Updated: Jul 25, 2022
When you think of European art galleries, a handful of names will automatically spring to mind; whether it's The Louvre or the Uffizi Gallery. While these two, in particular, hold their own spectacular value, the 5 I have hand-selected will offer you just as much satisfaction, without the hustle and bustle of the tourist-packed galleries.
State Hermitage Museum, Saint Petersburg
Saint Petersburg (formally Petrograd) is the second largest city in Russia and easily one of the most aesthetically-pleasing cities in Europe. The city’s Baroque-style architecture mixed with its unique Soviet past makes for scenic views all around. The State Hermitage Museum was founded in 1764 and hosts an impressive 3 million pieces making it the second-largest art museum in the world. It is so large, in fact, that if you were to spend a minute looking at each piece for 8 hours daily, you would finish 15 years later! The museum is also conveniently located in the heart of Saint Petersburg, at the front of the Palace Square.
The impressive collection includes Michelangelo's Crouching Boy, The Return of the Prodigal Son by Rembrandt, The Conestabile Madonna by Raphael or Raffaello Sanzio da Urbino and The Boulevard Montmartre in Paris by Pissarro.
The entry fee was most-certainly justifiable and definitely value for money. A one-day entrance voucher will set you back just £12-13, but this allows you to visit all of the facilities in the museum complex. A one-day ticket gives you more than enough time to visit a large proportion of the museum, and to view the famous pieces mentioned previously.
Museo Reina Sofía, Madrid
The Museo Reina Sofía in Madrid is one you may have heard of and it was so good that we just had to include it. Barcelona is Spain's most visited city by tourists and although it is stunning in its own right, a visit to the capital is a must for any European sight-seer. A trip to the Plaza Mayor is a popular attraction for tourists as well as the newest attraction for Money Heist enthusiasts; the Royal Mint of Spain. There is also the Museo Nacional del Prado, which is also worth a visit, but shouldn’t be prioritised over the Reina Sofia.
Here's why you need to visit:
You can experience one of Picasso's most extraordinary paintings: Guernica (1937).
Its permanent collection is home to over 20,000 paintings and world-famous contemporary art.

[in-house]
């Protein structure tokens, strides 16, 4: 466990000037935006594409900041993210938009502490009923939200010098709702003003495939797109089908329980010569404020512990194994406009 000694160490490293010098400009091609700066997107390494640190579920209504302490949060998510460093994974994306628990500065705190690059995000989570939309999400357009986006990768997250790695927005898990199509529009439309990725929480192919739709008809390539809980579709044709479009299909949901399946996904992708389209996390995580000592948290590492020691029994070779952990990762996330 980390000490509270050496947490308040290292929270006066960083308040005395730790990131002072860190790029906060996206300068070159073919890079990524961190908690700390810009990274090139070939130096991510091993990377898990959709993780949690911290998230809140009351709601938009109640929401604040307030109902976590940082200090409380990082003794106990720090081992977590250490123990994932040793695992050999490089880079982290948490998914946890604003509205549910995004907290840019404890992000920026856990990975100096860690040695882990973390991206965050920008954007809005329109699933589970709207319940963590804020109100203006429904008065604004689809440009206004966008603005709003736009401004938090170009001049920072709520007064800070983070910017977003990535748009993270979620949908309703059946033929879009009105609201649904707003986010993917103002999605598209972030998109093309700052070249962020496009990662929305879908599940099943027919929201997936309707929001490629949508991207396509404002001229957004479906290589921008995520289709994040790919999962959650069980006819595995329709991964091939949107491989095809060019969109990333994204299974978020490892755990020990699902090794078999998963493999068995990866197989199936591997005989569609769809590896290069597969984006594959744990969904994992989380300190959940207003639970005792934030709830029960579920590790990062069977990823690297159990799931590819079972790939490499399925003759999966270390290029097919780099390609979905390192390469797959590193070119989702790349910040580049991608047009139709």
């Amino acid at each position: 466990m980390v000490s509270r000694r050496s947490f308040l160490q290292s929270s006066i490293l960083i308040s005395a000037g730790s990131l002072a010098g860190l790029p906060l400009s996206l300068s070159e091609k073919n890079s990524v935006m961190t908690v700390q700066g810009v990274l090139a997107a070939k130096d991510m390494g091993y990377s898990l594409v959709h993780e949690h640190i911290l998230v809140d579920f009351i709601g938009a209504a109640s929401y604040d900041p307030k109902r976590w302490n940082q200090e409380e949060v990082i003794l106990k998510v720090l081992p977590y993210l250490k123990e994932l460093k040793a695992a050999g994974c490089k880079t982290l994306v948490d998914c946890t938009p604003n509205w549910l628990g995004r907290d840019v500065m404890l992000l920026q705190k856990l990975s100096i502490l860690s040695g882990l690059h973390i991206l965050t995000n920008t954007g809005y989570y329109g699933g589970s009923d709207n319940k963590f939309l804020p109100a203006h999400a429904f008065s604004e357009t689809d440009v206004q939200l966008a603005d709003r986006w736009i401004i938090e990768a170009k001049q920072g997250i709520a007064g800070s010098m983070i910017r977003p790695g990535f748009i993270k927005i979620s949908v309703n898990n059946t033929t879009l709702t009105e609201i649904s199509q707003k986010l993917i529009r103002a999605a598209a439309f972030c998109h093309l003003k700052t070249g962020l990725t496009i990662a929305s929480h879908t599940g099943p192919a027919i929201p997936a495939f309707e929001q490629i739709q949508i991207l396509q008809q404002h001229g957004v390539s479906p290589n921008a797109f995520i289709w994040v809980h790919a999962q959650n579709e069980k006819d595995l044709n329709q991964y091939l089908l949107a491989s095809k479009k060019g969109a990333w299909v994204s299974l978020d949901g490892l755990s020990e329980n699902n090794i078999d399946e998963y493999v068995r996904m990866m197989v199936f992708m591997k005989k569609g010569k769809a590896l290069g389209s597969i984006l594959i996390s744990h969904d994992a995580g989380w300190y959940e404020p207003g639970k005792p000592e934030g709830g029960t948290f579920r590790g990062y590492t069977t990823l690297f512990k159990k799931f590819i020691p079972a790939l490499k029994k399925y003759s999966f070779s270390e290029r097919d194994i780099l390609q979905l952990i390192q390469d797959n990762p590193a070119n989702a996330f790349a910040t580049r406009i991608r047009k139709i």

It is compulsory that you check out the Visage du Grand Masturbateur (we’ll let you translate this one!) which was created by the wonderful Salvador Dalí (1929).
We recommend you give yourself at least 2 or 3 hours to explore the museum which was named after the Queen Sofia of Spain. The best part about the Reina Sofia, is that they have free of charge days, meaning, if you plan properly, you can visit for free. Click here to view the free of charge days.
The Kumu Art Museum, Tallinn
Tallinn is the most underrated city in Europe and that may sound like a bold statement but personally, for what it offers in comparison to the number of tourists each year, its value for money and overall experience there isn’t a city that comes close. Yes Prague, Amsterdam, Paris and London may be brilliant but they are all pretty expensive and gain millions of tourists each year. Tallinn, while on the rise, has nowhere near the same type of visitorship and I truly believe it deserves a lot more.
One of the ways Tallinn would see a greater rise in tourism would be if more people would visit the Kumu Art Museum, which was awarded the European Museum of the year in 2008, instead of the more famous European alternatives. As I mentioned previously, the city of Tallinn, is one of the best in terms of value for money in Europe, and that doesn’t change when it comes to visiting the Kumu. If you plan your trip strategically, you can grab the last wednesday of every month deal where admission is just €3.